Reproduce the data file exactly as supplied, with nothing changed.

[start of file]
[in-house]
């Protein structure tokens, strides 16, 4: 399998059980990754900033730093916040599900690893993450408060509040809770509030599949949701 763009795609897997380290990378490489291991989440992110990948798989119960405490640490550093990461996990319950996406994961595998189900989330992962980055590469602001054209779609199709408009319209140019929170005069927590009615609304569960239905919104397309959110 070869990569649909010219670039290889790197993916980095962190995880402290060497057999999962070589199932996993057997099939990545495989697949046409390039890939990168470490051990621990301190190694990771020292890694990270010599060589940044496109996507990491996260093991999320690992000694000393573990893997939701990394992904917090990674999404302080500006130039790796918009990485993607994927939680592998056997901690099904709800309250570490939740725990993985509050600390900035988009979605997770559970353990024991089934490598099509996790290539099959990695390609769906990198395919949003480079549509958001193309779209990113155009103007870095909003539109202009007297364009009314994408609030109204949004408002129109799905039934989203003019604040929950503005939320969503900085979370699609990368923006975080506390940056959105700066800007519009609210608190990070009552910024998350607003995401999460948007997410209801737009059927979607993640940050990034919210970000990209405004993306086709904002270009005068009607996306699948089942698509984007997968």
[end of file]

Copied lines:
[in-house]
């Protein structure tokens, strides 16, 4: 399998059980990754900033730093916040599900690893993450408060509040809770509030599949949701 763009795609897997380290990378490489291991989440992110990948798989119960405490640490550093990461996990319950996406994961595998189900989330992962980055590469602001054209779609199709408009319209140019929170005069927590009615609304569960239905919104397309959110 070869990569649909010219670039290889790197993916980095962190995880402290060497057999999962070589199932996993057997099939990545495989697949046409390039890939990168470490051990621990301190190694990771020292890694990270010599060589940044496109996507990491996260093991999320690992000694000393573990893997939701990394992904917090990674999404302080500006130039790796918009990485993607994927939680592998056997901690099904709800309250570490939740725990993985509050600390900035988009979605997770559970353990024991089934490598099509996790290539099959990695390609769906990198395919949003480079549509958001193309779209990113155009103007870095909003539109202009007297364009009314994408609030109204949004408002129109799905039934989203003019604040929950503005939320969503900085979370699609990368923006975080506390940056959105700066800007519009609210608190990070009552910024998350607003995401999460948007997410209801737009059927979607993640940050990034919210970000990209405004993306086709904002270009005068009607996306699948089942698509984007997968």